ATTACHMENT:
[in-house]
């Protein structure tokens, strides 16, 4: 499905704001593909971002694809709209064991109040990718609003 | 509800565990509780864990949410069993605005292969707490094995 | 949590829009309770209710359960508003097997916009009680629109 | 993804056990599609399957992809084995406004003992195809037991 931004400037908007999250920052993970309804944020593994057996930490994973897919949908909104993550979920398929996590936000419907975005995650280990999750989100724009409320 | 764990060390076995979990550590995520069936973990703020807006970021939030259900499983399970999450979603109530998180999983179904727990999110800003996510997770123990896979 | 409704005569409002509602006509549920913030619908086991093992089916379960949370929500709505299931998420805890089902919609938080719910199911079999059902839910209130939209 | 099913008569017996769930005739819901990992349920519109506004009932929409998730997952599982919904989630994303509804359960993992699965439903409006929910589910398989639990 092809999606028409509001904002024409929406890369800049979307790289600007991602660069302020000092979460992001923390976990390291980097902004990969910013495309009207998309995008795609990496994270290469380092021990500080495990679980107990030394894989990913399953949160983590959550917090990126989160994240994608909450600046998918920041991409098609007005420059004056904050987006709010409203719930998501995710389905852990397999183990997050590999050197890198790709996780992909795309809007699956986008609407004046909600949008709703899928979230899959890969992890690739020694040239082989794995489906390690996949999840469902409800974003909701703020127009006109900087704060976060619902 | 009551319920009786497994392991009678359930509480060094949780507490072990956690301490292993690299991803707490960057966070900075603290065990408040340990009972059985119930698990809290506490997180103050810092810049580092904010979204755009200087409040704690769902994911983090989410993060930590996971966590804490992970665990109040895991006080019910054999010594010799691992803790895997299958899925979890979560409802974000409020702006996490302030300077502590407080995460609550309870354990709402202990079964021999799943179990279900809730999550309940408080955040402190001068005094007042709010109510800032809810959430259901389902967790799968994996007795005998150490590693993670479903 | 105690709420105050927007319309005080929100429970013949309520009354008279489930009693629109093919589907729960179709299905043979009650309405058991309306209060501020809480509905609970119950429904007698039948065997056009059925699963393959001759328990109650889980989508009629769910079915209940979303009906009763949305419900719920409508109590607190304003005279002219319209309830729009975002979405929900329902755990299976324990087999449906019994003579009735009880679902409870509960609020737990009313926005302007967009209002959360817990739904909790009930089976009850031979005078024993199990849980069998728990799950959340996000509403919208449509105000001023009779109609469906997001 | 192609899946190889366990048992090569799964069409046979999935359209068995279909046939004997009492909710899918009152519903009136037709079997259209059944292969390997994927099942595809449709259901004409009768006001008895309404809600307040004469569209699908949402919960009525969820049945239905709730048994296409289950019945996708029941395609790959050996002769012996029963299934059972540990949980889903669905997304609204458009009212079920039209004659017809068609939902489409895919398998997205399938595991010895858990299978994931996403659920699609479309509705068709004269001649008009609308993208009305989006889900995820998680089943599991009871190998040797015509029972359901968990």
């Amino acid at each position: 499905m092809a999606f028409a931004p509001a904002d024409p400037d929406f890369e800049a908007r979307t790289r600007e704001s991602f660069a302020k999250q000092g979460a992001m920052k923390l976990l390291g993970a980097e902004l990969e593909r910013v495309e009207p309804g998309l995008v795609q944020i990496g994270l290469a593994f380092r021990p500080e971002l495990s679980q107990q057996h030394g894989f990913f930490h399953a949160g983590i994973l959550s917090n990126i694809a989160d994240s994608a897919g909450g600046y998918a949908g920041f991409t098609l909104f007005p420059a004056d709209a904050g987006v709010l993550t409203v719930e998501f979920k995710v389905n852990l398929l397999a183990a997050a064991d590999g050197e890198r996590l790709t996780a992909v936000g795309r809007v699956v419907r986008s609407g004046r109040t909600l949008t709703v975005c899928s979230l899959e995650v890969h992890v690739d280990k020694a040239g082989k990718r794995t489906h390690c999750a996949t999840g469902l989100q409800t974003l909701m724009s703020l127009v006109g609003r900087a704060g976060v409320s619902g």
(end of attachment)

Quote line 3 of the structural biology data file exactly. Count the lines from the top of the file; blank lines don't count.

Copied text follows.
């Amino acid at each position: 499905m092809a999606f028409a931004p509001a904002d024409p400037d929406f890369e800049a908007r979307t790289r600007e704001s991602f660069a302020k999250q000092g979460a992001m920052k923390l976990l390291g993970a980097e902004l990969e593909r910013v495309e009207p309804g998309l995008v795609q944020i990496g994270l290469a593994f380092r021990p500080e971002l495990s679980q107990q057996h030394g894989f990913f930490h399953a949160g983590i994973l959550s917090n990126i694809a989160d994240s994608a897919g909450g600046y998918a949908g920041f991409t098609l909104f007005p420059a004056d709209a904050g987006v709010l993550t409203v719930e998501f979920k995710v389905n852990l398929l397999a183990a997050a064991d590999g050197e890198r996590l790709t996780a992909v936000g795309r809007v699956v419907r986008s609407g004046r109040t909600l949008t709703v975005c899928s979230l899959e995650v890969h992890v690739d280990k020694a040239g082989k990718r794995t489906h390690c999750a996949t999840g469902l989100q409800t974003l909701m724009s703020l127009v006109g609003r900087a704060g976060v409320s619902g």